Natchez in Adams County, Mississippi — The American South (East South Central)
Forks of the Road
Erected 1998 by Mississippi Department of Archives and History.
Location. 31° 33.363′ N, 91° 23.089′ W. Marker is in Natchez, Mississippi, in Adams County. Marker is at the intersection of Liberty Road and St Catherine Street and Devereaux Drive (Business U.S. 61), on the left when traveling north on Liberty Road. Click for map. A mile east of downtown Natchez, this is the ancient, three road intersection known as the "Forks of the Road.". Marker is in this post office area: Natchez MS 39120, United States of America.
Other nearby markers. At least 8 other markers are within 2 miles of this marker, measured as the crow flies. Forks of the Road Historical Site (about 300 feet away, measured in a direct line); Jefferson Street Methodist Church (approx. 0.9 miles away); Bud Scott (approx. 1.1 miles away); Temple B'Nai Israel (approx. 1.1 The First Presbyterian Church (approx. 1.1 miles away); Site of Bank of Mississippi (approx. 1.1 miles away); Andrew Marschalk (approx. 1.2 miles away); "The Natchez Burning" (approx. 1.2 miles away). Click for a list of all markers in Natchez.
Related markers. Click here for a list of markers that are related to this marker.
Also see . . .
1. Natchez National Historical Park "The Barber of Natchez". The life of William Johnson, the free mulatto diarist whose antebellum Natchez home is preserved by the National Park Service. (Submitted on January 15, 2008, by Richard E. Miller of Oxon Hill, Maryland.)
2. Natchez National Cemetery. Interment site for hundreds of Afro-American Civil War veterans (USCTs and sailors) including Medal of Honor recipient and Natchez native, Landsman Wilson H. Brown, U.S. Navy. (Submitted on January 16, 2008, by Richard E. Miller of Oxon Hill, Maryland.)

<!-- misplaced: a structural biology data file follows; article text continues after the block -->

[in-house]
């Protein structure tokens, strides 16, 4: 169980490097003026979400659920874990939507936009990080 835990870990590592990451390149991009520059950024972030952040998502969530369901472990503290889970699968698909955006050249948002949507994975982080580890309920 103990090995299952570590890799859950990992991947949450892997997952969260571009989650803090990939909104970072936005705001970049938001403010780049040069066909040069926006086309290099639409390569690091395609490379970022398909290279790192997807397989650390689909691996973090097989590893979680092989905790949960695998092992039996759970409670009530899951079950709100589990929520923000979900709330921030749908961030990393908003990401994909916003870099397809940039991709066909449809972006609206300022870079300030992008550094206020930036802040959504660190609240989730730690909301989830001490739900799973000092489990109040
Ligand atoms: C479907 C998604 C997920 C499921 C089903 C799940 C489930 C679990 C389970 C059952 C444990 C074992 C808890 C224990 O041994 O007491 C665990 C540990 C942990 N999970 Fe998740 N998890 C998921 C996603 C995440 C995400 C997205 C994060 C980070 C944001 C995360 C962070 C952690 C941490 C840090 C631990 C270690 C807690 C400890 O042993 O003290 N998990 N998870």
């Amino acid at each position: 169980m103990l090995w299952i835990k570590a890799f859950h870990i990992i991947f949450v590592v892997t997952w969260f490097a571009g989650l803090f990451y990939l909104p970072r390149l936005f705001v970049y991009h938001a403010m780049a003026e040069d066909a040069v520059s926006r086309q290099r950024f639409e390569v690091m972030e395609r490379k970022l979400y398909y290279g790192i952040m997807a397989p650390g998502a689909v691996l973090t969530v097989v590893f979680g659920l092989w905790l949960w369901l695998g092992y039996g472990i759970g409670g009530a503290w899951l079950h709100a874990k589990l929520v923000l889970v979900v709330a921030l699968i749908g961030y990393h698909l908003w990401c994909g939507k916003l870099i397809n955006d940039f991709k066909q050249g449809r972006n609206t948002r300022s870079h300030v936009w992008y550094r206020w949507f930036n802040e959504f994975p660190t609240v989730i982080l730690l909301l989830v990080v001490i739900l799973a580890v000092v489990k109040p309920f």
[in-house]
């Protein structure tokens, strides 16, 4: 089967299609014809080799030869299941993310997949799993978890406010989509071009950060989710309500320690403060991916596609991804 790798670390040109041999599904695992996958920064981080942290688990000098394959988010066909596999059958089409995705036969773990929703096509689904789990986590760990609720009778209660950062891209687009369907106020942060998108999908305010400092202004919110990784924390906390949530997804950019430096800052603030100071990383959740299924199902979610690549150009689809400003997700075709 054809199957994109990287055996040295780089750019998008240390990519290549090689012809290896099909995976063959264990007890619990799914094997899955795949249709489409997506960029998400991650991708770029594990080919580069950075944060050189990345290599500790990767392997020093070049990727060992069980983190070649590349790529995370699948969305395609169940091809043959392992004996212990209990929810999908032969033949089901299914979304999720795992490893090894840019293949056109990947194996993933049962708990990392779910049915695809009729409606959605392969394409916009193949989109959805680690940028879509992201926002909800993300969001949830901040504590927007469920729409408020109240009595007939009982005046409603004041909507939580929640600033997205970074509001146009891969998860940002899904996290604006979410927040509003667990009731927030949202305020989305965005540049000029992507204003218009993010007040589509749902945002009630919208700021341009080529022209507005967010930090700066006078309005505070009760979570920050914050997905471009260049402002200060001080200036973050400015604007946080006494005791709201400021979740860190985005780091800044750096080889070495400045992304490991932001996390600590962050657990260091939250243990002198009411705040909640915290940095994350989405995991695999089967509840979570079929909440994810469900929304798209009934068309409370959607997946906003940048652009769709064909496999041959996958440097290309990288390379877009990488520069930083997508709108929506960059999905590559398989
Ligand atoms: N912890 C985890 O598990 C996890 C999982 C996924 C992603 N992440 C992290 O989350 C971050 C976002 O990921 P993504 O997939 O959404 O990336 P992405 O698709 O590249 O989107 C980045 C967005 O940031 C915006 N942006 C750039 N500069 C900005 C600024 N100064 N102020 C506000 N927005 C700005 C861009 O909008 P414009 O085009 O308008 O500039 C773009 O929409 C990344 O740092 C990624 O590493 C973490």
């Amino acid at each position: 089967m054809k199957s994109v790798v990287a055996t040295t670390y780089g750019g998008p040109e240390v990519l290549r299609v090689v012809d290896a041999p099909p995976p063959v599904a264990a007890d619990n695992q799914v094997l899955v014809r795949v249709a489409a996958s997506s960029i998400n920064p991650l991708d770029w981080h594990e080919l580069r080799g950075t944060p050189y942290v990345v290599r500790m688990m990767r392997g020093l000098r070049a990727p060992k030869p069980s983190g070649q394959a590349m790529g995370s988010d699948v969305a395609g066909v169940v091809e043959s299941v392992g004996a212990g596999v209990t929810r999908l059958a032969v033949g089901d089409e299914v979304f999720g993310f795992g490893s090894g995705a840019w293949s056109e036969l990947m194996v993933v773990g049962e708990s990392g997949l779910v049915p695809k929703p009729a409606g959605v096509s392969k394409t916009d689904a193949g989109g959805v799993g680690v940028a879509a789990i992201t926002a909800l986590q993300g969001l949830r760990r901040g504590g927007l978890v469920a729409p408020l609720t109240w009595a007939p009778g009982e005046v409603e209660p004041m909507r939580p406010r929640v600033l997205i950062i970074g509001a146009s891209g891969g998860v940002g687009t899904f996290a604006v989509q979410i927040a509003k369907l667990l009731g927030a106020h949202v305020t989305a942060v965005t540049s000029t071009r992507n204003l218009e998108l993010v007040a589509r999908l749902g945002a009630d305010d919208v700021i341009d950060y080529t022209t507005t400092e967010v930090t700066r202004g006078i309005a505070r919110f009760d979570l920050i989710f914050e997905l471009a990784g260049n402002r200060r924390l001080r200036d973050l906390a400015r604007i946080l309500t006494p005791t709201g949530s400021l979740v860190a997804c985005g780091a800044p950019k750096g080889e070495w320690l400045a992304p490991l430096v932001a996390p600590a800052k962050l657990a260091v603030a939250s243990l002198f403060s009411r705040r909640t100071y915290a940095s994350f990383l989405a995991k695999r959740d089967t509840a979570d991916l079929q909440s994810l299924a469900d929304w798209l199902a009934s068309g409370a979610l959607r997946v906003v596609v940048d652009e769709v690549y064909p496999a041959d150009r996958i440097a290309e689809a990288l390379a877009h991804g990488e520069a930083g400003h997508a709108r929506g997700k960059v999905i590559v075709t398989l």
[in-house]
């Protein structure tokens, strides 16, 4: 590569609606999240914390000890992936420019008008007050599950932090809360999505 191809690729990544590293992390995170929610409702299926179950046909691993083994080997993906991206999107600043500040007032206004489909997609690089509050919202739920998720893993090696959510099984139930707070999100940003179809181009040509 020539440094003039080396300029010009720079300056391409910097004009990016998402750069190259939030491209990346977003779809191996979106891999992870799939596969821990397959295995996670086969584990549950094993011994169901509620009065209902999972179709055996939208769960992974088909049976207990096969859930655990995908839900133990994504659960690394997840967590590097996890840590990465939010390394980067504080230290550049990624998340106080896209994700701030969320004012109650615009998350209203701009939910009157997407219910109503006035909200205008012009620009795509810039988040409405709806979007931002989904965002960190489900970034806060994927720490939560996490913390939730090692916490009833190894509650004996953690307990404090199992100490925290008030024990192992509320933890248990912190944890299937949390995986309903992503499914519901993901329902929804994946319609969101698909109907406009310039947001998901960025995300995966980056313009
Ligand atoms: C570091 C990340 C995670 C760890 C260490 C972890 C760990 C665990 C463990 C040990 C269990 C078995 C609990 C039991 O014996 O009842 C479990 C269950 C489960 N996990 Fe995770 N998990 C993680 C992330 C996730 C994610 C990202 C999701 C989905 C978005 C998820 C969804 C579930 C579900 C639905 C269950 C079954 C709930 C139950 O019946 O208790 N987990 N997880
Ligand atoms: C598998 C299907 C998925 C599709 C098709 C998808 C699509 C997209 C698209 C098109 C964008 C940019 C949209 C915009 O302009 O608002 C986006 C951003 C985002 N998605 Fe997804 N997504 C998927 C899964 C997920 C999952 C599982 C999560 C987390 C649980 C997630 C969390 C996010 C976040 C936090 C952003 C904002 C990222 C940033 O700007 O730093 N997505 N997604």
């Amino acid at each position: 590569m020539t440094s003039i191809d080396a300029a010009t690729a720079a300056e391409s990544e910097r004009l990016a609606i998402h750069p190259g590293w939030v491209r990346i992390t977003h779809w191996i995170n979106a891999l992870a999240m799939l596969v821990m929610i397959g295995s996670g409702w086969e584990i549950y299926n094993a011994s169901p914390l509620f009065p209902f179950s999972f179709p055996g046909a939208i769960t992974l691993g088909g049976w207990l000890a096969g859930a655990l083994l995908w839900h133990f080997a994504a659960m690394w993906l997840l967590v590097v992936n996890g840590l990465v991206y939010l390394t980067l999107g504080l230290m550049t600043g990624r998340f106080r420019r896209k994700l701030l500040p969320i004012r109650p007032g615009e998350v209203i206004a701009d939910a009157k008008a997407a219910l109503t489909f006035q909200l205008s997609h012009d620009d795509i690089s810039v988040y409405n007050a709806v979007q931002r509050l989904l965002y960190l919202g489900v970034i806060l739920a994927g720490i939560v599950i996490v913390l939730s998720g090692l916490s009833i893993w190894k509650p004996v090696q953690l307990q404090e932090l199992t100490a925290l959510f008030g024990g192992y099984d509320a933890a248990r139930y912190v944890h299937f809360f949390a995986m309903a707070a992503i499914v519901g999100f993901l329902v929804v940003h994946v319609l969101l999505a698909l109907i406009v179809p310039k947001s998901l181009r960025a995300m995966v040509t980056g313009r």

3. New Signpost at Slavery's Crossroads. New York Times article from December 16, 2004. A fresh look at the history of slavery now occupies a site in Natchez, Miss., where slavery once flourished. (Submitted on December 24, 2008, by Richard E. Miller of Oxon Hill, Maryland.)
4. Smithsonian Magazine Retracing Slavery's Trail of Tears. Includes a photo of this marker. (Submitted on November 16, 2015, by Mark Hilton of Montgomery, Alabama.)
Additional keywords. United States Colored Troops; Cotton culture; Slavery; Forks of the Road Historical Site.
Categories. • African Americans • Antebellum South, US • Landmarks • War, US Civil •
Credits. This page originally submitted on , by Richard E. Miller of Oxon Hill, Maryland. This page has been viewed 5,020 times since then. Last updated on , by Richard E. Miller of Oxon Hill, Maryland. Photos: 1, 2, 3, 4. submitted on , by Richard E. Miller of Oxon Hill, Maryland. • Craig Swain was the editor who published this page. This page was last revised on June 16, 2016.